To isolate the MJO signal of the OLR, the time mean and first three harmonics of the annual cycle are removed from the OLR time series, which are then passed through a 30–80-days bandpass Lanczos filter. Empirical orthogonal function (EOF) analysis is performed on the filtered OLR over the tropics from 25°S to 25°N, following Matthews (2000). The spatial structures of the leading two EOFs of the filtered OLR are presented in Fig. 1. EOF1 and EOF2 account for 9.0% and 7.3% of the variance, respectively, and are well separated from the remaining EOFs, based on the criteria of North et al. (1982) (EOF3 explains only 3.7% of the variance). EOF1 describes the familiar MJO convective dipole, with negative OLR anomalies (enhanced convection) over the Indian Ocean and positive OLR anomalies (reduced convection) over the western Pacific (Fig. 1a). EOF2 has enhanced convection over the “Maritime Continent,” reduced convection over the South Pacific convergence zone, South America, and Africa (Fig. 1b), and is spatially in quadrature with EOF1. Taken as a pair, these structures are similar to the EOFs of the MJO obtained by Matthews (2000). The principal component (PC) time series show the time-varying amplitude of the EOF spatial structures. A 2-yr subset of the PC time series (1987–88) is shown in Fig. 1c. PC1 leads PC2 by about one-quarter of a cycle, consistent with the eastward propagation of the MJO.

**Z**in the two-dimensional phase space defined by the first two PCs: The error of

**Z**is measured as the absolute error [(ΔPC1)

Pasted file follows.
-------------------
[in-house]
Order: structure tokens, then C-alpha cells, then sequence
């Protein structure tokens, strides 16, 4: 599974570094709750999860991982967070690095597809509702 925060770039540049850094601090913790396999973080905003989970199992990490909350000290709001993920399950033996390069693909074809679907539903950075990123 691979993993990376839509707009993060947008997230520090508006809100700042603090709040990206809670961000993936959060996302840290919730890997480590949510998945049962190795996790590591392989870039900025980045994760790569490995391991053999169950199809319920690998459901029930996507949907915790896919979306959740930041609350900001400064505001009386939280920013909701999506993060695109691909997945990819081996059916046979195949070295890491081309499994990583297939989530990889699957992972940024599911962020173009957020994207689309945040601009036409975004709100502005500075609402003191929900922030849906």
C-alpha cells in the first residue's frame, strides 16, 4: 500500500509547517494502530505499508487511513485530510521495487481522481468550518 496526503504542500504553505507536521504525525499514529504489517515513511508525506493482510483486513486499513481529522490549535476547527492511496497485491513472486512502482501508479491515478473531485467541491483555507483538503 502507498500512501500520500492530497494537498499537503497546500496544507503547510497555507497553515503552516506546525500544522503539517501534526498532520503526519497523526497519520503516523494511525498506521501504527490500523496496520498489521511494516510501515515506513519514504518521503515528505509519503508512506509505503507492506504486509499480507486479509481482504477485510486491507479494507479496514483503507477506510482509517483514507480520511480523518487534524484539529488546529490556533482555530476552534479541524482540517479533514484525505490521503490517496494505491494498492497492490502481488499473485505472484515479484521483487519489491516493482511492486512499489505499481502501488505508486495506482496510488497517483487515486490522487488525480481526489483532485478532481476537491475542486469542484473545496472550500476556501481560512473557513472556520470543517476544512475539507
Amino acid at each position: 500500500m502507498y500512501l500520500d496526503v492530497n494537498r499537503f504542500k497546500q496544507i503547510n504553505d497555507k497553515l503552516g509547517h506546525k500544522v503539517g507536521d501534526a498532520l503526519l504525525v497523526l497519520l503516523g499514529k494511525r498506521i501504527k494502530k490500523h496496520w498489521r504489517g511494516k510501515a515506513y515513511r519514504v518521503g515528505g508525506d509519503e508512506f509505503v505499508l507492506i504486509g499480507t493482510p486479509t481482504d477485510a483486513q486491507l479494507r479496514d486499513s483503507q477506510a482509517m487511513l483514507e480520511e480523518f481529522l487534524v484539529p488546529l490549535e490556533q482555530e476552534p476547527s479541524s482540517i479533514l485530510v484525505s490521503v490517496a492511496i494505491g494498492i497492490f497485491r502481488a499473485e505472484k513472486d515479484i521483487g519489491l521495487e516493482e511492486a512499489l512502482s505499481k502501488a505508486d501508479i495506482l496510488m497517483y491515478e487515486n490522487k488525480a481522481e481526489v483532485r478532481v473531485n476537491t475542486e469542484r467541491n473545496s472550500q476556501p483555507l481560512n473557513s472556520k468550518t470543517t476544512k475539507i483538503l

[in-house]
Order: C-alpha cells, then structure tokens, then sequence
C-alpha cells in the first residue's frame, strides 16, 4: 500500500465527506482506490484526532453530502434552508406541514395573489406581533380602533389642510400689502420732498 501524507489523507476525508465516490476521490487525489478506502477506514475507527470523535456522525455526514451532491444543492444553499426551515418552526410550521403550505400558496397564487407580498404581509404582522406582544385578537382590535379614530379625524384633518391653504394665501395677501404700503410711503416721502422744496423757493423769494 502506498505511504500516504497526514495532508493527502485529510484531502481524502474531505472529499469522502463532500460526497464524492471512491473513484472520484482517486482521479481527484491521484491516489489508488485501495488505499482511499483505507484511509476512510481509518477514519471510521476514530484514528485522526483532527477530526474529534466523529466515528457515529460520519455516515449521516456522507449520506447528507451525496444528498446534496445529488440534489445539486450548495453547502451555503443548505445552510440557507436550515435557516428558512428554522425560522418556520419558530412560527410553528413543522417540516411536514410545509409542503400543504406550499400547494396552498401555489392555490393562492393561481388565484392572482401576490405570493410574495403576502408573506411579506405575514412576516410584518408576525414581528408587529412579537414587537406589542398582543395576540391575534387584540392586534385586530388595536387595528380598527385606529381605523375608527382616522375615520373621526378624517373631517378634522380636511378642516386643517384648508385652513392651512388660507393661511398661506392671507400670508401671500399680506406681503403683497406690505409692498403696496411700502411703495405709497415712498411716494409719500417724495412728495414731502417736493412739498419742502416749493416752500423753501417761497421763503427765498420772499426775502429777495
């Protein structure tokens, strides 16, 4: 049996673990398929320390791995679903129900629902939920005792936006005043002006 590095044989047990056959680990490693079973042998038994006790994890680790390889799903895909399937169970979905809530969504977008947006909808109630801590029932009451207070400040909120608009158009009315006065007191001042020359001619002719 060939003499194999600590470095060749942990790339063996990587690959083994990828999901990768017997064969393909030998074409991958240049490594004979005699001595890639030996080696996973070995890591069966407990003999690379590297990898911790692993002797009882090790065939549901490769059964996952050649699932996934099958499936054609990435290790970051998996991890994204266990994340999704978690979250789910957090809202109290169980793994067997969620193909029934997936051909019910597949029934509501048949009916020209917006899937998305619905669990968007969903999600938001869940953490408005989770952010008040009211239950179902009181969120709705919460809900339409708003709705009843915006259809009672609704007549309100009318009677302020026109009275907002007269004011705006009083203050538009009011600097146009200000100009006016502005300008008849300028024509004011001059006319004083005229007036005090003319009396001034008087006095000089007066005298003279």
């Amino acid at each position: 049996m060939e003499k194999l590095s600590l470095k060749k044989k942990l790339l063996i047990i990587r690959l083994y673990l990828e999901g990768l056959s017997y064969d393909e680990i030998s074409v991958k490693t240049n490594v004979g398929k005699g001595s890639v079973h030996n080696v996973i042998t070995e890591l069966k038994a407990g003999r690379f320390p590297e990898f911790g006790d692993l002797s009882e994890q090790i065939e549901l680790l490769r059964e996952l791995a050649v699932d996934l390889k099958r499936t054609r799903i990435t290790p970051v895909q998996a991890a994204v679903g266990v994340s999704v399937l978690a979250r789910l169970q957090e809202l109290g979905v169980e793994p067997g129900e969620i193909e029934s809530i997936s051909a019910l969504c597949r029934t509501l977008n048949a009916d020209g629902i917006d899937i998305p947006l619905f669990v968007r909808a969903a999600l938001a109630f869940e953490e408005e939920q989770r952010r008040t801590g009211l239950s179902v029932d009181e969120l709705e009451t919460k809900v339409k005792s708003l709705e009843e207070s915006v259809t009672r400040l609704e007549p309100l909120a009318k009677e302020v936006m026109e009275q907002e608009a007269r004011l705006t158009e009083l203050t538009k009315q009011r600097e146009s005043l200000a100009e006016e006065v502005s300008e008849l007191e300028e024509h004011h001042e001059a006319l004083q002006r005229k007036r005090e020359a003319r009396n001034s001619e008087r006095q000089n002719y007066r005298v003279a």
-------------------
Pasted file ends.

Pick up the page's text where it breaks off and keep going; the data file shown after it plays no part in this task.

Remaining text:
^{2}+ (ΔPC2)

^{2}]

^{1/2}, where ΔPC1 represents the error in the PC1 axis and ΔPC2 represents the error in the PC2 axis. In the two-dimensional phase space, the mean error growth of

**Z**with time can be obtained using the NLLE approach. Figure 2 shows that the mean error of

**Z**initially increases quickly, then slows down, and finally reaches saturation. Once the error growth reaches the saturation level, almost all information on initial states is lost and the prediction becomes meaningless. Using the saturation level, the limit of dynamic predictability can be quantitatively determined. To reduce the effects of sampling fluctuations, the predictability limit is defined as the time at which the error reaches 95% of its saturation level. From Fig. 2, the predictability limit of OLR data temporally filtered for the MJO is about 36 days.

Ding and Li (2007) proposed a theorem that states that for chaotic systems the error growth will eventually reach saturation. In the case presented here, the error of the MJO reaches saturation, suggesting that the nature of the MJO is chaotic and is essentially difficult to predict. Figure 2 also reveal that the mean error of **Z** shows a quick increase in the initial 2 weeks, after which it shows a slow increase until the saturation (this pattern is also evident in Figs. 4 and 6, described below), possibly indicating that the initial conditions play an important role in determining the initial error growth of the MJO; after about 2 weeks, the error growth is more strongly influenced by the slow-varying boundary conditions. This result is consistent with the previous studies, which found that the external forcing offered by intraseasonal SST anomalies can extend the MJO predictability to a long lead time (Reichler and Roads 2005; Fu et al. 2007; Kim et al. 2008).